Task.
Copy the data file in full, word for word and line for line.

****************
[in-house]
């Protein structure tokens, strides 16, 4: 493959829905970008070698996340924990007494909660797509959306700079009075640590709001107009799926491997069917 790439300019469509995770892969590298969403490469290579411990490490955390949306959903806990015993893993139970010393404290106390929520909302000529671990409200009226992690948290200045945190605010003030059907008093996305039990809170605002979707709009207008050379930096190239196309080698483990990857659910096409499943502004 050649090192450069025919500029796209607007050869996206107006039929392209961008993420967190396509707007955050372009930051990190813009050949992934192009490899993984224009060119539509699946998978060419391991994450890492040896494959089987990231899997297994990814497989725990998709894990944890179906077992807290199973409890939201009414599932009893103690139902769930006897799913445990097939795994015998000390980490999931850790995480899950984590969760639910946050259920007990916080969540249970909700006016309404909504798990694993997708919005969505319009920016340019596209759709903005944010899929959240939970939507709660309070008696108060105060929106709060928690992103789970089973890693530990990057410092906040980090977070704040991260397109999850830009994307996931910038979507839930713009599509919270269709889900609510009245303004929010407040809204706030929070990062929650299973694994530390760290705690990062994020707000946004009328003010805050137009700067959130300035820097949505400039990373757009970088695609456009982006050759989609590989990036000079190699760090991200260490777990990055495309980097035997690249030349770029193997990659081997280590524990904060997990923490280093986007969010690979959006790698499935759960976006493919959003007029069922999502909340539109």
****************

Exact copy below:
[in-house]
């Protein structure tokens, strides 16, 4: 493959829905970008070698996340924990007494909660797509959306700079009075640590709001107009799926491997069917 790439300019469509995770892969590298969403490469290579411990490490955390949306959903806990015993893993139970010393404290106390929520909302000529671990409200009226992690948290200045945190605010003030059907008093996305039990809170605002979707709009207008050379930096190239196309080698483990990857659910096409499943502004 050649090192450069025919500029796209607007050869996206107006039929392209961008993420967190396509707007955050372009930051990190813009050949992934192009490899993984224009060119539509699946998978060419391991994450890492040896494959089987990231899997297994990814497989725990998709894990944890179906077992807290199973409890939201009414599932009893103690139902769930006897799913445990097939795994015998000390980490999931850790995480899950984590969760639910946050259920007990916080969540249970909700006016309404909504798990694993997708919005969505319009920016340019596209759709903005944010899929959240939970939507709660309070008696108060105060929106709060928690992103789970089973890693530990990057410092906040980090977070704040991260397109999850830009994307996931910038979507839930713009599509919270269709889900609510009245303004929010407040809204706030929070990062929650299973694994530390760290705690990062994020707000946004009328003010805050137009700067959130300035820097949505400039990373757009970088695609456009982006050759989609590989990036000079190699760090991200260490777990990055495309980097035997690249030349770029193997990659081997280590524990904060997990923490280093986007969010690979959006790698499935759960976006493919959003007029069922999502909340539109």